Should you use images when you present? I use copious amounts when I deliver keynotes and workshops. Fellow speaker Todd Dewett, PhD uses zero. Is there a correct way? As with most things in life… it depends.

I’ll make the case for using images. The biggest reason is memorability. When you present, the goal should be that your message comes across “loud” and “clear” for your audience. Is the message shared in a way that’s remember-able? It turns out that our ability to recall a message is enhanced by up to 650% when we use visuals. Why such a big bump? It’s because of a phenomenon called the Picture Superiority Effect.

The picture superiority effect refers to the fact that pictures and images are more likely to be remembered than just words alone. It is based on the notion that “human memory is extremely sensitive to the symbolic modality of presentation of event information.” It’s called dual-coding. Using both creates verbal and image codes, whereas word stimuli only generate a verbal code.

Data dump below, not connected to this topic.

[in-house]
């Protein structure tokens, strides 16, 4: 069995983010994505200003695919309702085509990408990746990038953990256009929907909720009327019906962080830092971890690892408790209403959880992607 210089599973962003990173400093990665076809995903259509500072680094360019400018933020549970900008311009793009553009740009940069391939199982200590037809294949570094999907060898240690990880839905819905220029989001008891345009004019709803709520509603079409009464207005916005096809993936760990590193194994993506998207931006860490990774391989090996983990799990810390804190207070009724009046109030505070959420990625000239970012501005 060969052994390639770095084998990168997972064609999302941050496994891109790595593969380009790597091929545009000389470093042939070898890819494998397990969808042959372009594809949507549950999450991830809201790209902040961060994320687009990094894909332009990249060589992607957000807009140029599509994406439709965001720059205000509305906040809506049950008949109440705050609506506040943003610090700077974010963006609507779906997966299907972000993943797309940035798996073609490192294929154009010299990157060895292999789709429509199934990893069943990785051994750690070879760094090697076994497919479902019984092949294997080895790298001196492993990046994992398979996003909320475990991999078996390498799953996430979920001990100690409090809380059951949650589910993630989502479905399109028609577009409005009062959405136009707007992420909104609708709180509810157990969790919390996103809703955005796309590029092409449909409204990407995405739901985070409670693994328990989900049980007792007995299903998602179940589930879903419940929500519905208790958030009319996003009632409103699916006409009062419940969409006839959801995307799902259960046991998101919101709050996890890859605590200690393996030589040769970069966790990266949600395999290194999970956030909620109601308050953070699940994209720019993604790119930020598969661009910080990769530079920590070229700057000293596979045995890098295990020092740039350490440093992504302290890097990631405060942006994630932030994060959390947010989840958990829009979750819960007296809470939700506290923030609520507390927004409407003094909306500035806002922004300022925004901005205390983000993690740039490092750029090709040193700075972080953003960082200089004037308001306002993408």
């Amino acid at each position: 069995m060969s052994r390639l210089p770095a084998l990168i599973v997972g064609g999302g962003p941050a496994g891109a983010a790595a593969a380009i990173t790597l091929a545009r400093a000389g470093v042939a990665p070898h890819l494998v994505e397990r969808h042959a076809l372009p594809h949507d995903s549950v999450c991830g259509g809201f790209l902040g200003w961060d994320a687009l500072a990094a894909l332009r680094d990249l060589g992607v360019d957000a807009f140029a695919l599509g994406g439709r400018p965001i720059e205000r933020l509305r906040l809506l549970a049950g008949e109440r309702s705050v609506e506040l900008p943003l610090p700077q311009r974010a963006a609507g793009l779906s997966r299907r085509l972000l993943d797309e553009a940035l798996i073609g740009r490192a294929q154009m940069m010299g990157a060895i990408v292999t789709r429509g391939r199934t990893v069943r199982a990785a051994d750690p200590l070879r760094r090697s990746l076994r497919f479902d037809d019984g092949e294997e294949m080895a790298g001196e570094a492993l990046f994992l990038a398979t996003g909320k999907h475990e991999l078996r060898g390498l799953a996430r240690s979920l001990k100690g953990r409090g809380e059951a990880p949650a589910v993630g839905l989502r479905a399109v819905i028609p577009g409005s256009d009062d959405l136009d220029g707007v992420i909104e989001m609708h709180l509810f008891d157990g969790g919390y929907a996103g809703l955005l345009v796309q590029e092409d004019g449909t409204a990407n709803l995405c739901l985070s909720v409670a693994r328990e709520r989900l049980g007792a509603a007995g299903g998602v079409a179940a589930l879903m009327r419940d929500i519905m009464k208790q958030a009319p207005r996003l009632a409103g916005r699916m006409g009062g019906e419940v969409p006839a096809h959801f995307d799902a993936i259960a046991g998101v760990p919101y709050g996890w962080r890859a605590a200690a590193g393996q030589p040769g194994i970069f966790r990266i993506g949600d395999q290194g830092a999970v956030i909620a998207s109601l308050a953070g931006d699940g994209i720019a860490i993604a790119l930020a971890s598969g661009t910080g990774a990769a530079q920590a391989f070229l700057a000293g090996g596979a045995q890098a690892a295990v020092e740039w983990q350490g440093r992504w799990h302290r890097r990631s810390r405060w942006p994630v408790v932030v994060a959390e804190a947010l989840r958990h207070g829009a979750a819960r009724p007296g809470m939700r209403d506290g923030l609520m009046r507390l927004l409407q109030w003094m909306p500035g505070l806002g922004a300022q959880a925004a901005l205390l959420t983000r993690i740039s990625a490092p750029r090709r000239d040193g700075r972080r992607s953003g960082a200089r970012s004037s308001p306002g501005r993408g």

Hear something… 3 days later recall is 10%
Hear something and add image… 3 days later recall is upwards of 65% (Here’s the video)

So, should you use images when present? IMHO, only if you want them to remember your message or call to action.

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Stan Phelps walks the walk. He stands out in the sea of sameness by modeling his own Differentiated Experience (DX) message: Differentiation isn’t just about what you say, it’s about what you do and, more importantly, how and why you do it. Stan leverages his unique collection of 5,000+ case studies on customer, employee, and brand experience to engage audiences with informative learning-based experiences. He believes purposeful DX wins the hearts of employees and customers, and differentiation ultimately boosts loyalty, retention, referrals, and results.

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